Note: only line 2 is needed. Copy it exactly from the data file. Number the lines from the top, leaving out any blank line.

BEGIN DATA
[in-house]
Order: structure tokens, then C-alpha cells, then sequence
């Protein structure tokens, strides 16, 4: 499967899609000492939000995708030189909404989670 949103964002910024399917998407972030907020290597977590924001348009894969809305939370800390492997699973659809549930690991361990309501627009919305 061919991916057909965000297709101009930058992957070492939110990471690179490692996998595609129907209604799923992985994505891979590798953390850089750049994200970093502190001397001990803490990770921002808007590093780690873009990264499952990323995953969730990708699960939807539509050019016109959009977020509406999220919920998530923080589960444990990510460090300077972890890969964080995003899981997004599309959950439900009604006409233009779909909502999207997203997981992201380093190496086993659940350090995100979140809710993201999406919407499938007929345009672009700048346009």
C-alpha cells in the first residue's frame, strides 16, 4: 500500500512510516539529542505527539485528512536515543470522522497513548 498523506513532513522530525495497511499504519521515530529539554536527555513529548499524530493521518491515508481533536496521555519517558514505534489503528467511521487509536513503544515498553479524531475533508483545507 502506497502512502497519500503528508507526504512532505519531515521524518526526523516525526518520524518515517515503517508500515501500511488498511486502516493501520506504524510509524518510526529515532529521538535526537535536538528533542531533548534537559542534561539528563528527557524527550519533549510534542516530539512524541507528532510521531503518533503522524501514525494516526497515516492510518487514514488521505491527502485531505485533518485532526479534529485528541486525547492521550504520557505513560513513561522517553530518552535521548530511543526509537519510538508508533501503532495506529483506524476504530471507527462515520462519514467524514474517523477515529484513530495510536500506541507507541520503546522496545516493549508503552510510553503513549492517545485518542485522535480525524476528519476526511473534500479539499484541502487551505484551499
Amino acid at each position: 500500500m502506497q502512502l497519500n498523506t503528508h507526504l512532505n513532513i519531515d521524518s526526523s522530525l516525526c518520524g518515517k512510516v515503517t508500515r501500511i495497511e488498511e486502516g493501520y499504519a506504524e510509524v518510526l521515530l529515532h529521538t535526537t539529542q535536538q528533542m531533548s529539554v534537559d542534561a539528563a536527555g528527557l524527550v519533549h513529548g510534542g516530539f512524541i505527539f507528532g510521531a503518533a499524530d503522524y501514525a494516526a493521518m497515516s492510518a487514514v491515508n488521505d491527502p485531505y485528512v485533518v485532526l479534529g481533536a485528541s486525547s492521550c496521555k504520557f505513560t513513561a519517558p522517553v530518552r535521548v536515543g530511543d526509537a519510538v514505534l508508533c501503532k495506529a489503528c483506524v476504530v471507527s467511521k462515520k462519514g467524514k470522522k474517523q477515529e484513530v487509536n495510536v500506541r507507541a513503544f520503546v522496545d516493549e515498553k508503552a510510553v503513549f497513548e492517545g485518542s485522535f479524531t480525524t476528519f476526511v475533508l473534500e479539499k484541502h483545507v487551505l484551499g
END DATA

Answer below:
Order: structure tokens, then C-alpha cells, then sequence